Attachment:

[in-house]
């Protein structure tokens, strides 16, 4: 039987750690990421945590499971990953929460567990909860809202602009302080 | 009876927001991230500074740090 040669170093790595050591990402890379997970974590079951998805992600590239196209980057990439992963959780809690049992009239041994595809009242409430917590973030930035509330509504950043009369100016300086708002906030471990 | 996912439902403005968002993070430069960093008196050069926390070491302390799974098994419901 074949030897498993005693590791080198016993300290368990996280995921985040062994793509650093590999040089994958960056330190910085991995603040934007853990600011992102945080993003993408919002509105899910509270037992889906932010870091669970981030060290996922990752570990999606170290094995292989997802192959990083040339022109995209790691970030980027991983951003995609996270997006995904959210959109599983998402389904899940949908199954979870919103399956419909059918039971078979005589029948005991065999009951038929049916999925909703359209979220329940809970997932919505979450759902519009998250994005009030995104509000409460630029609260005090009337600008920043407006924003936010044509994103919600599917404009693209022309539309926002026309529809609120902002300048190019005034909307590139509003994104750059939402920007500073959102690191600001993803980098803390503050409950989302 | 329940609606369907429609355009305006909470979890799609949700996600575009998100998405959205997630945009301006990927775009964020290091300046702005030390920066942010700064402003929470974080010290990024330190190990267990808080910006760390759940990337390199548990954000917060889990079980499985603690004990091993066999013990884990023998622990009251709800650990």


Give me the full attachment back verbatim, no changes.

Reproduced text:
[in-house]
């Protein structure tokens, strides 16, 4: 039987750690990421945590499971990953929460567990909860809202602009302080 | 009876927001991230500074740090 040669170093790595050591990402890379997970974590079951998805992600590239196209980057990439992963959780809690049992009239041994595809009242409430917590973030930035509330509504950043009369100016300086708002906030471990 | 996912439902403005968002993070430069960093008196050069926390070491302390799974098994419901 074949030897498993005693590791080198016993300290368990996280995921985040062994793509650093590999040089994958960056330190910085991995603040934007853990600011992102945080993003993408919002509105899910509270037992889906932010870091669970981030060290996922990752570990999606170290094995292989997802192959990083040339022109995209790691970030980027991983951003995609996270997006995904959210959109599983998402389904899940949908199954979870919103399956419909059918039971078979005589029948005991065999009951038929049916999925909703359209979220329940809970997932919505979450759902519009998250994005009030995104509000409460630029609260005090009337600008920043407006924003936010044509994103919600599917404009693209022309539309926002026309529809609120902002300048190019005034909307590139509003994104750059939402920007500073959102690191600001993803980098803390503050409950989302 | 329940609606369907429609355009305006909470979890799609949700996600575009998100998405959205997630945009301006990927775009964020290091300046702005030390920066942010700064402003929470974080010290990024330190190990267990808080910006760390759940990337390199548990954000917060889990079980499985603690004990091993066999013990884990023998622990009251709800650990």